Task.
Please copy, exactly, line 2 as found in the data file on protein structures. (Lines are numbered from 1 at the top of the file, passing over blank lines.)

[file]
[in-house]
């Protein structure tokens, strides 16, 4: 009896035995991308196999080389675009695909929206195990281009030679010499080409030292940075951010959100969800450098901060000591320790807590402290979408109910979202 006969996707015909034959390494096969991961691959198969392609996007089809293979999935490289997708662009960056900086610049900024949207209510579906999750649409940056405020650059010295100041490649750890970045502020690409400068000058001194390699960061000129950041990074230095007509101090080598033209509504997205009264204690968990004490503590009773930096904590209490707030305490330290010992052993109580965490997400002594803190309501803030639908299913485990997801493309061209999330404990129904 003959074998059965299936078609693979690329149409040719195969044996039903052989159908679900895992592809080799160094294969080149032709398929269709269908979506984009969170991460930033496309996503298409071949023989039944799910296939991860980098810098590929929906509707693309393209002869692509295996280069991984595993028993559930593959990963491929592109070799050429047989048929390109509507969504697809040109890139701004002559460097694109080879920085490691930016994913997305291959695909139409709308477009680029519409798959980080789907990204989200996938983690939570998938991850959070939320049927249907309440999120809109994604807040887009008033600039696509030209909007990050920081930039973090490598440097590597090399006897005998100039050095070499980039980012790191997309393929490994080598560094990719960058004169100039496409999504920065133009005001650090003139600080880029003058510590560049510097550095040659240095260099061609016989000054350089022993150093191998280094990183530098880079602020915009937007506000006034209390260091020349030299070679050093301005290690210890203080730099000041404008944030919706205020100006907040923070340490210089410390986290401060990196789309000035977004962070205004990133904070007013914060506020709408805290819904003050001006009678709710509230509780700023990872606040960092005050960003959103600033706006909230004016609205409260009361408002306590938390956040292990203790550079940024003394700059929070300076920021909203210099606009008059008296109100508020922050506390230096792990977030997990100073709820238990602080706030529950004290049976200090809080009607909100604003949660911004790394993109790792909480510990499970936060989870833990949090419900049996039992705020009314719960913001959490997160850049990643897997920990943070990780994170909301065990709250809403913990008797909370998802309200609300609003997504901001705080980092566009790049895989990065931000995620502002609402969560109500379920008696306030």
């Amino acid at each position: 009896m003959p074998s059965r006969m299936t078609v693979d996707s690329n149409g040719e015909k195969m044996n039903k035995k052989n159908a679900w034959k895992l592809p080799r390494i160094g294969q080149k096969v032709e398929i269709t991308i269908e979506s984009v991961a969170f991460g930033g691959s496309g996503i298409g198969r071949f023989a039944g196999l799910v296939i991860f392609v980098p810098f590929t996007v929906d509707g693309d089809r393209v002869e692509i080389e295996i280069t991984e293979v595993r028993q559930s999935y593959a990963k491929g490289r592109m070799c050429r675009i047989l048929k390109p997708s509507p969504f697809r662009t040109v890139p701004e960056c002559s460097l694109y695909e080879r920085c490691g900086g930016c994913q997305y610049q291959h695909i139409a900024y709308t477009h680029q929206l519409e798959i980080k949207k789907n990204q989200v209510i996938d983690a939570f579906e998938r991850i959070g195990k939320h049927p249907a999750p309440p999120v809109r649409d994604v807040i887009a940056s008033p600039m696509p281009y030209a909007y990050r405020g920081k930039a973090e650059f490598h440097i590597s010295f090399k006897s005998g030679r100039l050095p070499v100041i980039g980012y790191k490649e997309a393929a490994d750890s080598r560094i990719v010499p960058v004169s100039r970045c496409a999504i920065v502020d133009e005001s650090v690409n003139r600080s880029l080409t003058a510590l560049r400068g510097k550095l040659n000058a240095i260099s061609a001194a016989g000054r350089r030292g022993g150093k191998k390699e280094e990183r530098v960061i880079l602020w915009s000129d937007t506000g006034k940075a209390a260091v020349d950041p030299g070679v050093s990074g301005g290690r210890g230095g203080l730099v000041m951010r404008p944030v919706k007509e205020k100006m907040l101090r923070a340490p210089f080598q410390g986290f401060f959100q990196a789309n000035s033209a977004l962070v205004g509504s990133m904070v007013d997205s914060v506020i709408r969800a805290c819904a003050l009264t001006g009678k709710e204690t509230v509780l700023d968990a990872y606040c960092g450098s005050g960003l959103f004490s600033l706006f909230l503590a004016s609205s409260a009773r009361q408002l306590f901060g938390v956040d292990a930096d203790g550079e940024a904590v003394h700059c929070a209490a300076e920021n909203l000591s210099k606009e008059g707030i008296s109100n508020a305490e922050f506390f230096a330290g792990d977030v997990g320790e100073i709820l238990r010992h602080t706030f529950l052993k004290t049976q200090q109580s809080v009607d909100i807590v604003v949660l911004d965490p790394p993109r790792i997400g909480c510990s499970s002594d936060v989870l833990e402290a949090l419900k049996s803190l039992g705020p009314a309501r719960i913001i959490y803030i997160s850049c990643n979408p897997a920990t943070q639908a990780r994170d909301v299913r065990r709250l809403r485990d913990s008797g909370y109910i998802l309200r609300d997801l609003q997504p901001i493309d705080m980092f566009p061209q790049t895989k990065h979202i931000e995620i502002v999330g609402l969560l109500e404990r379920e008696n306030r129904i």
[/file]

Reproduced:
């Protein structure tokens, strides 16, 4: 009896035995991308196999080389675009695909929206195990281009030679010499080409030292940075951010959100969800450098901060000591320790807590402290979408109910979202 006969996707015909034959390494096969991961691959198969392609996007089809293979999935490289997708662009960056900086610049900024949207209510579906999750649409940056405020650059010295100041490649750890970045502020690409400068000058001194390699960061000129950041990074230095007509101090080598033209509504997205009264204690968990004490503590009773930096904590209490707030305490330290010992052993109580965490997400002594803190309501803030639908299913485990997801493309061209999330404990129904 003959074998059965299936078609693979690329149409040719195969044996039903052989159908679900895992592809080799160094294969080149032709398929269709269908979506984009969170991460930033496309996503298409071949023989039944799910296939991860980098810098590929929906509707693309393209002869692509295996280069991984595993028993559930593959990963491929592109070799050429047989048929390109509507969504697809040109890139701004002559460097694109080879920085490691930016994913997305291959695909139409709308477009680029519409798959980080789907990204989200996938983690939570998938991850959070939320049927249907309440999120809109994604807040887009008033600039696509030209909007990050920081930039973090490598440097590597090399006897005998100039050095070499980039980012790191997309393929490994080598560094990719960058004169100039496409999504920065133009005001650090003139600080880029003058510590560049510097550095040659240095260099061609016989000054350089022993150093191998280094990183530098880079602020915009937007506000006034209390260091020349030299070679050093301005290690210890203080730099000041404008944030919706205020100006907040923070340490210089410390986290401060990196789309000035977004962070205004990133904070007013914060506020709408805290819904003050001006009678709710509230509780700023990872606040960092005050960003959103600033706006909230004016609205409260009361408002306590938390956040292990203790550079940024003394700059929070300076920021909203210099606009008059008296109100508020922050506390230096792990977030997990100073709820238990602080706030529950004290049976200090809080009607909100604003949660911004790394993109790792909480510990499970936060989870833990949090419900049996039992705020009314719960913001959490997160850049990643897997920990943070990780994170909301065990709250809403913990008797909370998802309200609300609003997504901001705080980092566009790049895989990065931000995620502002609402969560109500379920008696306030």